Europe’s cosmic vision centres on Jupiter moon observations

The European Space Agency (ESA) announced yesterday that Jupiter’s moons are to be the focus of Europe’s next large science mission.

The Jupiter Icy moons Explorer (JUICE) is the first Large-class mission chosen as part of ESA’s Cosmic Vision 2015–2025 programme.

According to a statement, it will be launched in 2022 from Europe’s spaceport in Kourou, French Guiana, on an Ariane 5, arriving at Jupiter in 2030 to spend at least three years making detailed observations.

Jupiter’s Galilean moons — volcanic Io, icy Europa and rock-ice Ganymede and Callisto — make the jovian system a miniature Solar System in its own right.

With Europa, Ganymede and Callisto all thought to host internal oceans, the mission will study the moons as potential habitats for life, addressing two key themes of Cosmic Vision: what are the conditions for planet formation and the emergence of life; and how does the Solar System work?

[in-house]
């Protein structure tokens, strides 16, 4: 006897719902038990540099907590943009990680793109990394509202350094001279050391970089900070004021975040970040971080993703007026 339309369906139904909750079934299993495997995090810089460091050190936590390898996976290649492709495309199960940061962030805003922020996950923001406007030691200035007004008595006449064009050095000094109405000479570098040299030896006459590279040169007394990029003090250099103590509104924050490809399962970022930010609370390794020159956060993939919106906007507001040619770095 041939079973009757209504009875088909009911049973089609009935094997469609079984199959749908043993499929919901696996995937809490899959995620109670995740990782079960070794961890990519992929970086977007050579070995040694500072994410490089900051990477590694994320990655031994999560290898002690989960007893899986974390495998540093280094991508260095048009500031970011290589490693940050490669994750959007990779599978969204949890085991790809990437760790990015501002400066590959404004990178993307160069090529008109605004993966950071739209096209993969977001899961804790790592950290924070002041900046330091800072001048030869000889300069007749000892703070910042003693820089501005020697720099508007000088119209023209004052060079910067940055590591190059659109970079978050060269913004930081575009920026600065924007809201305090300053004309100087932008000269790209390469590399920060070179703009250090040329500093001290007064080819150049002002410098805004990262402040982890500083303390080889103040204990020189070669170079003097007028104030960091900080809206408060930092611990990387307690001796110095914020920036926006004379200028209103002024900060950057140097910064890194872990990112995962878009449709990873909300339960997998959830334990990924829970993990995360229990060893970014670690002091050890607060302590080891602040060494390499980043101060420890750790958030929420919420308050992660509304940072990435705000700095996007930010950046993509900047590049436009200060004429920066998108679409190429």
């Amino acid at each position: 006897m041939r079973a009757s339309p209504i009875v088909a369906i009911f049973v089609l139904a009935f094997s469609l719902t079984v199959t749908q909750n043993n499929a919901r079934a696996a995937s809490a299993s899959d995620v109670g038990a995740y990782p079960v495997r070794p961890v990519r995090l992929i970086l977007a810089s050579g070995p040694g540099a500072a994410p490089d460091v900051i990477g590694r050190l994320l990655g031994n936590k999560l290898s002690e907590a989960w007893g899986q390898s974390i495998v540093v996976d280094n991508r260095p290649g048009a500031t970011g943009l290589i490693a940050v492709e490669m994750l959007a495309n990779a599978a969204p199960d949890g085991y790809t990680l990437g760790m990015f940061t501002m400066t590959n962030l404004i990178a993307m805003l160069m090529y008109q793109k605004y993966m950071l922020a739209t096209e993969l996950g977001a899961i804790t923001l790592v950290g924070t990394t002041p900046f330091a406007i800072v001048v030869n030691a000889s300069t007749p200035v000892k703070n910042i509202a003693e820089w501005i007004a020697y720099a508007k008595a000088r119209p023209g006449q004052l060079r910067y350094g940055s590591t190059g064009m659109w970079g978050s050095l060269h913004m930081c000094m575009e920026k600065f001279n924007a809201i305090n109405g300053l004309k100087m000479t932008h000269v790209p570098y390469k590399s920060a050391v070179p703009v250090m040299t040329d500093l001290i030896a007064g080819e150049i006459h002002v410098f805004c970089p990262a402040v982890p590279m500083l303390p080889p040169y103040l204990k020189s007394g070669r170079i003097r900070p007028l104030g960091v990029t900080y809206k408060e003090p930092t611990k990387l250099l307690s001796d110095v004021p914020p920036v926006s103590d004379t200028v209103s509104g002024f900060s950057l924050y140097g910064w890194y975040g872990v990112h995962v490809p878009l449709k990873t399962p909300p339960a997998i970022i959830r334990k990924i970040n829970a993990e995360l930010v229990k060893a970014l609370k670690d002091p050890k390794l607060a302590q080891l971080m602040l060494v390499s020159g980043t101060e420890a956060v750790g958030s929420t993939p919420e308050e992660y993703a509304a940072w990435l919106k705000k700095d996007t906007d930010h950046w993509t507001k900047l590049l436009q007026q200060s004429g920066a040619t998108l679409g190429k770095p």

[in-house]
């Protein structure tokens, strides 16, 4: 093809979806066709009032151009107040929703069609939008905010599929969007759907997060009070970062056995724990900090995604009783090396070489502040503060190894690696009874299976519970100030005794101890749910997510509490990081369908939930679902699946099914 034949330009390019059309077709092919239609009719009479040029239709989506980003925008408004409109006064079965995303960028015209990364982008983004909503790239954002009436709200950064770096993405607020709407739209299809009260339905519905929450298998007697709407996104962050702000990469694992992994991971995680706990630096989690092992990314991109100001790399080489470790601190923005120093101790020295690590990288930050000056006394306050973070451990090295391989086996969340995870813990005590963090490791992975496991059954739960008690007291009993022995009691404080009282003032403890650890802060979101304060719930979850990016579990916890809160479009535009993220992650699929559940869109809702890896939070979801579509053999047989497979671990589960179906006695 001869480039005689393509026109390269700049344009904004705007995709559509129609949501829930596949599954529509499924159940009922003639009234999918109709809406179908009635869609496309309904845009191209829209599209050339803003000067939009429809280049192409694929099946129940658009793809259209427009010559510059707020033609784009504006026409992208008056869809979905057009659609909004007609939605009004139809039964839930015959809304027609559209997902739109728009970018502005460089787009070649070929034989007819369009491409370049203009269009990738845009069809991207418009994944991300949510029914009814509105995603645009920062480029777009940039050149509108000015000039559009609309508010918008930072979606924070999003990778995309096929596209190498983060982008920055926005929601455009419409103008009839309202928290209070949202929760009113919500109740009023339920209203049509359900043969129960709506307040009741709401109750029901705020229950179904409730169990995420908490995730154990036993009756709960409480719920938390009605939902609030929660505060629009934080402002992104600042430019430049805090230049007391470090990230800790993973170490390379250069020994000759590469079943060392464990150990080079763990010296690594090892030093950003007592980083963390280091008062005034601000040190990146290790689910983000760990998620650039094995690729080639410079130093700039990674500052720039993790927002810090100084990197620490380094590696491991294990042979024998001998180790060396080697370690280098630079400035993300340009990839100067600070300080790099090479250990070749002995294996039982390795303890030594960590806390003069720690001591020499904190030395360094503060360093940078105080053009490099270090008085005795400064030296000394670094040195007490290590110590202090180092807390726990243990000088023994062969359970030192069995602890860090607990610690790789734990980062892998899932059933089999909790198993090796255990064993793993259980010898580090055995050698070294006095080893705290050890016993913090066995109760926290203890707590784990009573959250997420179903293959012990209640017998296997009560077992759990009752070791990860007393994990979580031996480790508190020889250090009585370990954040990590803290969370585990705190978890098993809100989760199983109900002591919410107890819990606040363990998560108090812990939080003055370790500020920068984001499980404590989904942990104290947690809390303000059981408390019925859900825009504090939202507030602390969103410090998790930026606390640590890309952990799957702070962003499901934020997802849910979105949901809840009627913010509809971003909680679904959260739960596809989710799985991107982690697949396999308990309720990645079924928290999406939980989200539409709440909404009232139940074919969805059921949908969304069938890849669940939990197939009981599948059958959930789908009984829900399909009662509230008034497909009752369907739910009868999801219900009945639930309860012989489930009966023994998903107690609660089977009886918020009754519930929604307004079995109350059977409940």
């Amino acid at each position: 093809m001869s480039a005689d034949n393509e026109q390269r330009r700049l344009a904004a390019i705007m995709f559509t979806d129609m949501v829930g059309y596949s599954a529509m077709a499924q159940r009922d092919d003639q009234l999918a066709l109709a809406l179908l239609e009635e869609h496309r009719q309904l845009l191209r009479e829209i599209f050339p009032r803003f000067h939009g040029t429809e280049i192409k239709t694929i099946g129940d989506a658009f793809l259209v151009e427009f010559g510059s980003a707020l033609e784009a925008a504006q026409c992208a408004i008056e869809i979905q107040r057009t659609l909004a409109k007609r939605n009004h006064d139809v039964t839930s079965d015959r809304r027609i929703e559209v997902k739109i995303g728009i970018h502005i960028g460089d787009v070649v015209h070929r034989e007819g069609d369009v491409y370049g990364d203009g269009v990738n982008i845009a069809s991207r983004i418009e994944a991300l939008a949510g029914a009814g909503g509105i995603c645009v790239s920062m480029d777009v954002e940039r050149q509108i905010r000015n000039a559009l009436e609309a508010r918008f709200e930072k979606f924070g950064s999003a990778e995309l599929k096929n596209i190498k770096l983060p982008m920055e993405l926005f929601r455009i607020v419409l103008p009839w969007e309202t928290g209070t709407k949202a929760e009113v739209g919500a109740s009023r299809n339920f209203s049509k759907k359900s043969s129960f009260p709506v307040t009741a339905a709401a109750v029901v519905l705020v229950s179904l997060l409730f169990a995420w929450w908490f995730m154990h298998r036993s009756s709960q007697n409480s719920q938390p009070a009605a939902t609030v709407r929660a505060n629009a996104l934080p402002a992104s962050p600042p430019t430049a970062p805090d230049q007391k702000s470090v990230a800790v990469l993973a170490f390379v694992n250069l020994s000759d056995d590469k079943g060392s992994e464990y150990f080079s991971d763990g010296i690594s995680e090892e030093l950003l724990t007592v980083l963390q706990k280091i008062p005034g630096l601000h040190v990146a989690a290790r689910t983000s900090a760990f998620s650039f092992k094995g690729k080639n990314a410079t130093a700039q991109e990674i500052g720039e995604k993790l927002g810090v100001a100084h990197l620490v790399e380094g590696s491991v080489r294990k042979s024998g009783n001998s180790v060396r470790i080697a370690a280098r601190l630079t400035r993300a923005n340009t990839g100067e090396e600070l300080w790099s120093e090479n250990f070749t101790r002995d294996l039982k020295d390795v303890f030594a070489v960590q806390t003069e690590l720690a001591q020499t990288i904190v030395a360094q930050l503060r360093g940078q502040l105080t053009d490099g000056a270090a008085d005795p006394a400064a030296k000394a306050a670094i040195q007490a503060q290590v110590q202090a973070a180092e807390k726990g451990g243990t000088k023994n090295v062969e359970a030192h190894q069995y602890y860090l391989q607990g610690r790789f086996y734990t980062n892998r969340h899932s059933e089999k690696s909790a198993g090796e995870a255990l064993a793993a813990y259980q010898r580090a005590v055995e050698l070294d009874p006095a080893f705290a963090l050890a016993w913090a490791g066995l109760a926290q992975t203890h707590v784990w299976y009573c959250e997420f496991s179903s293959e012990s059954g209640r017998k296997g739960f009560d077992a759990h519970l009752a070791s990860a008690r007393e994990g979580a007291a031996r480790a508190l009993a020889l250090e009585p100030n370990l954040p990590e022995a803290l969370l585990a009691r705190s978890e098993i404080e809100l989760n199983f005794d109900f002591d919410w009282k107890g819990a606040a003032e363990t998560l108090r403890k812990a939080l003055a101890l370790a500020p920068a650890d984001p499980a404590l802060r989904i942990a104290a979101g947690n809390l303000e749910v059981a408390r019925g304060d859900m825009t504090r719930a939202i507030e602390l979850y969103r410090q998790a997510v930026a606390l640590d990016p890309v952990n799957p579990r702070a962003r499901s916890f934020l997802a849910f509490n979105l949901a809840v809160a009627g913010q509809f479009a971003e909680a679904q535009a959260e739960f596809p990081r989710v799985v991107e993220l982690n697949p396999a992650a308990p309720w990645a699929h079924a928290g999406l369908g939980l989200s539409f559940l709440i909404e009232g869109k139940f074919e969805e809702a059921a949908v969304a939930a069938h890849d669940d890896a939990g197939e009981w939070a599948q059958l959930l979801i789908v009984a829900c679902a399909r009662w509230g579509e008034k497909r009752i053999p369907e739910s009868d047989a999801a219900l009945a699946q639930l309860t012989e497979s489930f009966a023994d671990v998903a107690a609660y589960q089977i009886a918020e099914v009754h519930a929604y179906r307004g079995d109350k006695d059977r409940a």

JUICE will continuously observe Jupiter’s atmosphere and magnetosphere, and the interaction of the Galilean moons with the gas giant planet.

It will visit Callisto, the most heavily cratered object in the Solar System, and will twice fly by Europa. JUICE will make the first measurements of the thickness of Europa’s icy crust and will identify candidate sites for future in situ exploration.

The spacecraft will finally enter orbit around Ganymede in 2032, where it will study the icy surface and internal structure of the moon, including its subsurface ocean.

Ganymede is the only moon in the Solar System known to generate its own magnetic field, and JUICE will observe the unique magnetic and plasma interactions with Jupiter’s magnetosphere in detail.

‘Jupiter is the archetype for the giant planets of the Solar System and for many giant planets being found around other stars,’ says Prof Alvaro Giménez Cañete, ESA’s director of science and robotic exploration.

‘JUICE will give us better insight into how gas giants and their orbiting worlds form, and their potential for hosting life.’

Today’s announcement is said to be the culmination of a process started in 2004 when ESA consulted the wider scientific community to set Europe’s goals for space exploration in the coming decade.